A really cool online platform is called The Good Shop, where you can shop online for thousands of brands and then choose where you want a portion of the profits to go. These nonprofit causes are vetted and show transparency. It is pretty cool! Even though this isn’t necessarily brand awareness, consumers are willing to buy another product and have partial proceeds go towards your nonprofit. Your brand awareness is simply being on the site.

What Products Sell: Ideas for Goods/Products

Here are some ideas for branded merchandise that your nonprofit could sell online, in a store, or at your headquarters.

  • Backpacks / fanny packs
  • Business Card Holders
  • Coffee mugs / Flasks
  • Cookies / Baked Goods
  • Sweatshirts and sweaters
  • Food Truck! (What, yeah!)
  • Hats and caps
  • Jewelry
  • Luggage Tags
  • Notebooks
  • Phone covers
  • Purses
  • Stuffed animals / plushies
  • Tote bags
  • T-shirts
  • Wallets

How Products Sell

Start Small

You’ll want to start small and test the market. Instead of investing thousands into a food truck or converting a kitchen into a commercial kitchen, maybe you test your cookies on a small scale first. Test out what types of cookies sell and unique recipes.

Do a survey

Put together some product ideas and ask your followers or community what they like and would purchase! This can easily be some mock-ups of different items and price points. If they won’t buy, make sure you ask them why not without badgering them. The feedback will help with your business design!

Just one note for surveys: remember, don’t just count on the people who say ‘sure, I’d buy one of those.” The people who actually give you their money are different than the many who say that they will give you money. So the potential orders and actual orders may vary. Don’t let this get you down, it is just a part of selling.

Get Start-Up Capital

There are different ways to get capital to help you with developing the products.

Pre-Ordering: Sell your products in advance to provide the capital for the initial investment in developing or ordering the products. For any of your goods, a great way to see if people will actually shell out money for your product is to do pre-orders before you even start making the product. In this way, if you do not get many orders it may be that your selling proposition is weak, your price is off, or people just aren’t interested in the product. Remember, you can always reimburse people and re-start your business plan without losing money if you do pre-orders. This will also help you work on your marketing and pricing.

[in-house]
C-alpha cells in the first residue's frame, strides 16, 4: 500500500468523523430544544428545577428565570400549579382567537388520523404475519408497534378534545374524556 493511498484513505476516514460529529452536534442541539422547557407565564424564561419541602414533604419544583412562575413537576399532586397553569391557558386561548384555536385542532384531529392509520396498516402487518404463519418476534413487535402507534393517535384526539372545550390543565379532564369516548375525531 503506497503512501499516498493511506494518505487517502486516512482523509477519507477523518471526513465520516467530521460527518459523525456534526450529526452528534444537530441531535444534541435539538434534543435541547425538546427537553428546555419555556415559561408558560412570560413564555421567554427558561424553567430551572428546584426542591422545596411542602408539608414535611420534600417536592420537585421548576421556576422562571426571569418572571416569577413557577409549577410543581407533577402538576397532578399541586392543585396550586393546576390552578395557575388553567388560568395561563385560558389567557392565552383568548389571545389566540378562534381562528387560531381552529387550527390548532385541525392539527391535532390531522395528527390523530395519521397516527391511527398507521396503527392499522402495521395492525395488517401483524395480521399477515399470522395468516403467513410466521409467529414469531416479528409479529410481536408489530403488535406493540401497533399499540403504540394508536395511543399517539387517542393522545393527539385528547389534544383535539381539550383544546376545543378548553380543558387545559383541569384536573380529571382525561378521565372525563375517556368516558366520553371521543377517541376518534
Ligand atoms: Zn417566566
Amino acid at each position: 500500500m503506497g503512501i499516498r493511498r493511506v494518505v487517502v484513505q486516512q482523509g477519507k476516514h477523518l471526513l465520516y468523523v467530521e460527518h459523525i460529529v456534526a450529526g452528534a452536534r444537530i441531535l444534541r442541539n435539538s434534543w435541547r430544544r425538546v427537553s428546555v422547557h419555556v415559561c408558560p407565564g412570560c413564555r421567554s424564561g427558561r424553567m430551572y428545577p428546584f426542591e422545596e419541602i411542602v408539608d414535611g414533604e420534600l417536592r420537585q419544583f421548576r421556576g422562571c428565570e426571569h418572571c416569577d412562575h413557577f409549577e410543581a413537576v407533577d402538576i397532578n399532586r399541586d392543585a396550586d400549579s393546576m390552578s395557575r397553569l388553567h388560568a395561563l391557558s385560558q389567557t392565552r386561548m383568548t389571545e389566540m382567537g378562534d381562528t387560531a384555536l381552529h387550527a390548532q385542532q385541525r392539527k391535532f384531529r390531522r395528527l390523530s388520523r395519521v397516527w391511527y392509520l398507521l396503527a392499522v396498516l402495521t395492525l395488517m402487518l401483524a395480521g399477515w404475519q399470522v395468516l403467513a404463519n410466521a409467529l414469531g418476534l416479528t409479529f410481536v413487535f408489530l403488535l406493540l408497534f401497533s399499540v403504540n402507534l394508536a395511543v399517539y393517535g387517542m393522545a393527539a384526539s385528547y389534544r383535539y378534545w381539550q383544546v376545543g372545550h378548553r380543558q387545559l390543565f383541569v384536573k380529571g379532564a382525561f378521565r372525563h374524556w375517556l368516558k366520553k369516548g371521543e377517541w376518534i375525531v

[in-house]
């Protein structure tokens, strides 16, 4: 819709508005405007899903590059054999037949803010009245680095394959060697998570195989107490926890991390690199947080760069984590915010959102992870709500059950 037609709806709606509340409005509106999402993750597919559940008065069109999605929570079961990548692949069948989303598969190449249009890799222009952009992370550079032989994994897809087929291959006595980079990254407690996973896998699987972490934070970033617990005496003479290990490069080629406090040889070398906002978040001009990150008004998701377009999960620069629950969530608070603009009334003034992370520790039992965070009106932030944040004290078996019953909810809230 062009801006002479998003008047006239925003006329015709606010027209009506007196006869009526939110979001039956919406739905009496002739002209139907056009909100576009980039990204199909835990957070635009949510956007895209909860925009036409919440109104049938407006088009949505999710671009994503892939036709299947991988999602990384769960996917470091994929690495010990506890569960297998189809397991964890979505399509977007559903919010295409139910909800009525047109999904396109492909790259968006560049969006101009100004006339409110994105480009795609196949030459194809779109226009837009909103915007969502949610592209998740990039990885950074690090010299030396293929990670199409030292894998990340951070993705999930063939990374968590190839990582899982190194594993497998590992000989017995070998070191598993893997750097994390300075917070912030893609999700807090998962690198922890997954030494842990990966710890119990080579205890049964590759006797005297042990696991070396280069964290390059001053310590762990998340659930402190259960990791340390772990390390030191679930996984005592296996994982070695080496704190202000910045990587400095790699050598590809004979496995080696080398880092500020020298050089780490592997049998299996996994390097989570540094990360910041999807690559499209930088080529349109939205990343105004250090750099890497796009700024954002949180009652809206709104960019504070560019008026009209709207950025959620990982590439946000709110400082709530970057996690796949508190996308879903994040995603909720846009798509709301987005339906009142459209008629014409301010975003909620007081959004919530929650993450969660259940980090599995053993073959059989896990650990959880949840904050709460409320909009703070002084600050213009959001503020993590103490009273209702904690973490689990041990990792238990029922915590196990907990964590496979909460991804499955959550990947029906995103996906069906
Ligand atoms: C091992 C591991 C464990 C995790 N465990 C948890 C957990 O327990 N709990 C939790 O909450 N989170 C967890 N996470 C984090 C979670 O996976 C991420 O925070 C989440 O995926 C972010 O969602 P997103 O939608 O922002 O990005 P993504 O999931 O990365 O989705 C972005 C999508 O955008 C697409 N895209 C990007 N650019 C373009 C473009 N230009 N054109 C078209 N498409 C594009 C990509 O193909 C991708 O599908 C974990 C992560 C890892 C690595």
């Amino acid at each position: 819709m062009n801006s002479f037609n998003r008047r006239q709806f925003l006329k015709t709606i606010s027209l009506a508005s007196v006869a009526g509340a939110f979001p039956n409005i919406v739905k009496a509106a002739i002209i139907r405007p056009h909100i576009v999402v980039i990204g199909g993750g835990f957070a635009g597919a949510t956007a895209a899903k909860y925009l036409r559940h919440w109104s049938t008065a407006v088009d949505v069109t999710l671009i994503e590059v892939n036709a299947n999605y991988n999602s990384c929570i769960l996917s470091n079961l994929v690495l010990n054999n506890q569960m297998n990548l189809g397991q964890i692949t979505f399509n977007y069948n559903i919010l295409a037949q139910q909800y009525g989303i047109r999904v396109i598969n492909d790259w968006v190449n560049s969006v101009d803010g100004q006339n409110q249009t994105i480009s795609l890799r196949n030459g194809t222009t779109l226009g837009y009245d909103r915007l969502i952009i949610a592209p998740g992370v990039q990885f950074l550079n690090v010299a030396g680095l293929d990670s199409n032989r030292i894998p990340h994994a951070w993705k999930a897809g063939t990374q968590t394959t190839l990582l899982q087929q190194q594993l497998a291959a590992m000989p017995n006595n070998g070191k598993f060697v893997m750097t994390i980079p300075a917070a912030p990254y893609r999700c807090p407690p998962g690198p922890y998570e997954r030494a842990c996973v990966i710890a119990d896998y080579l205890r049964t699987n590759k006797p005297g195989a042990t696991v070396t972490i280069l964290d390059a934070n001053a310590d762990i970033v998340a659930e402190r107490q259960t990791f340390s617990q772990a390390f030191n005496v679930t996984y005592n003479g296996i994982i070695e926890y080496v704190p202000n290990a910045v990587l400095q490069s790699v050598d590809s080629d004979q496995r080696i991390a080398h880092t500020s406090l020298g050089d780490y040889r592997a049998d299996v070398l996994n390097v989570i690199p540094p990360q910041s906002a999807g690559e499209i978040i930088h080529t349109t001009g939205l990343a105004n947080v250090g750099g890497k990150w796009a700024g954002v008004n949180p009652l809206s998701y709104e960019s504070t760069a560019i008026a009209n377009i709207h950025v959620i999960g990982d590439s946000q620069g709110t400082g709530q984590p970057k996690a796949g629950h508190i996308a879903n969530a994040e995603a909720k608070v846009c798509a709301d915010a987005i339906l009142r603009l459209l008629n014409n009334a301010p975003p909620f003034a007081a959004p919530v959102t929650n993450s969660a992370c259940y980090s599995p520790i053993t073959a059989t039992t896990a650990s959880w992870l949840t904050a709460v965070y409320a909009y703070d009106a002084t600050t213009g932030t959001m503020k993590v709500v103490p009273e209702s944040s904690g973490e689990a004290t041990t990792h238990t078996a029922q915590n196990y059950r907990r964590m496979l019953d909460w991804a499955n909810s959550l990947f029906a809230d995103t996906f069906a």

Corporate investment: Visit your corporate partners (or even government partners, such as economic development agencies) and ask for investment into your products. Remember this can be a tax write-off for them.

Small Business Administration: Visit your small business development center in your State or city for information on business advice or seek start-up grants and loans.

Grants: Seek grants that help with sustainable seed monies. These will be fantastic as you will not have to pay them back.

Crowdfunding campaigns: This is another way to secure pre-sales of your product but is done through an online platform, such as Fundly or Indiegogo.


Now is a great time to create products for your nonprofit. Consumers want to engage with your branding and to shop for good reasons. They need clothes, so why not advertise their ethics on their clothing? This will also raise the reach of your branding as often clothes with a great message or interesting logo can start conversations which lead to sharing the nonprofit’s mission.

Please share your different product ideas by tagging us @grantwriting_funding on Instagram!

I’m SUPER excited about next week’s post! I interviewed Mr. Rodney Walker, President of Grant Central USA. He is absolutely amazing and has helped secure well over $300 million for nonprofits. He also has a super active community on LinkedIn and is one of the most positive individuals I have ever met!

Please be sure to subscribe to the podcast if you haven’t already to get episodes delivered right to your inbox. You will not want to miss out on next week’s episode!

List of Sources and Data

  1. NOSH: Nielsen: Millennials Value Health and CSR
  2. The Good Shop
  3. Small Business Administration
  4. Grants that fund start-ups
  5. Fundly
  6. Indiegogo